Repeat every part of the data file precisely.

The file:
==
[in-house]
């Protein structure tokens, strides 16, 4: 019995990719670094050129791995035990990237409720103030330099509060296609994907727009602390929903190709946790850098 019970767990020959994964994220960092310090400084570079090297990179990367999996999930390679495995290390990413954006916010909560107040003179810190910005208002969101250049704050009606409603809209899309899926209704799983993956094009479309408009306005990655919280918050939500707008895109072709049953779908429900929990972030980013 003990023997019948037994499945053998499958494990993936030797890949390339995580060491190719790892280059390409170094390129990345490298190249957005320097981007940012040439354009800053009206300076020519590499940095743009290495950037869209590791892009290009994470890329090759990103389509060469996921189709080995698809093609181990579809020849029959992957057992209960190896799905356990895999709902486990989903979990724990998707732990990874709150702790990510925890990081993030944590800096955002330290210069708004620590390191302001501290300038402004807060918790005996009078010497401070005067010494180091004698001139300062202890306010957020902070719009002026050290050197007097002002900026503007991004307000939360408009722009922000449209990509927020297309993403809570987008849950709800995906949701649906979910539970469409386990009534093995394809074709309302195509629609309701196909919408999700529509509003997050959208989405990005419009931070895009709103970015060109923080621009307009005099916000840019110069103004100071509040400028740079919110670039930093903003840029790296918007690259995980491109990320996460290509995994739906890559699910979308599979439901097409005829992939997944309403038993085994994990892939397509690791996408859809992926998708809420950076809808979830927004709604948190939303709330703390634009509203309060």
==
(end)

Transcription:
[in-house]
């Protein structure tokens, strides 16, 4: 019995990719670094050129791995035990990237409720103030330099509060296609994907727009602390929903190709946790850098 019970767990020959994964994220960092310090400084570079090297990179990367999996999930390679495995290390990413954006916010909560107040003179810190910005208002969101250049704050009606409603809209899309899926209704799983993956094009479309408009306005990655919280918050939500707008895109072709049953779908429900929990972030980013 003990023997019948037994499945053998499958494990993936030797890949390339995580060491190719790892280059390409170094390129990345490298190249957005320097981007940012040439354009800053009206300076020519590499940095743009290495950037869209590791892009290009994470890329090759990103389509060469996921189709080995698809093609181990579809020849029959992957057992209960190896799905356990895999709902486990989903979990724990998707732990990874709150702790990510925890990081993030944590800096955002330290210069708004620590390191302001501290300038402004807060918790005996009078010497401070005067010494180091004698001139300062202890306010957020902070719009002026050290050197007097002002900026503007991004307000939360408009722009922000449209990509927020297309993403809570987008849950709800995906949701649906979910539970469409386990009534093995394809074709309302195509629609309701196909919408999700529509509003997050959208989405990005419009931070895009709103970015060109923080621009307009005099916000840019110069103004100071509040400028740079919110670039930093903003840029790296918007690259995980491109990320996460290509995994739906890559699910979308599979439901097409005829992939997944309403038993085994994990892939397509690791996408859809992926998708809420950076809808979830927004709604948190939303709330703390634009509203309060």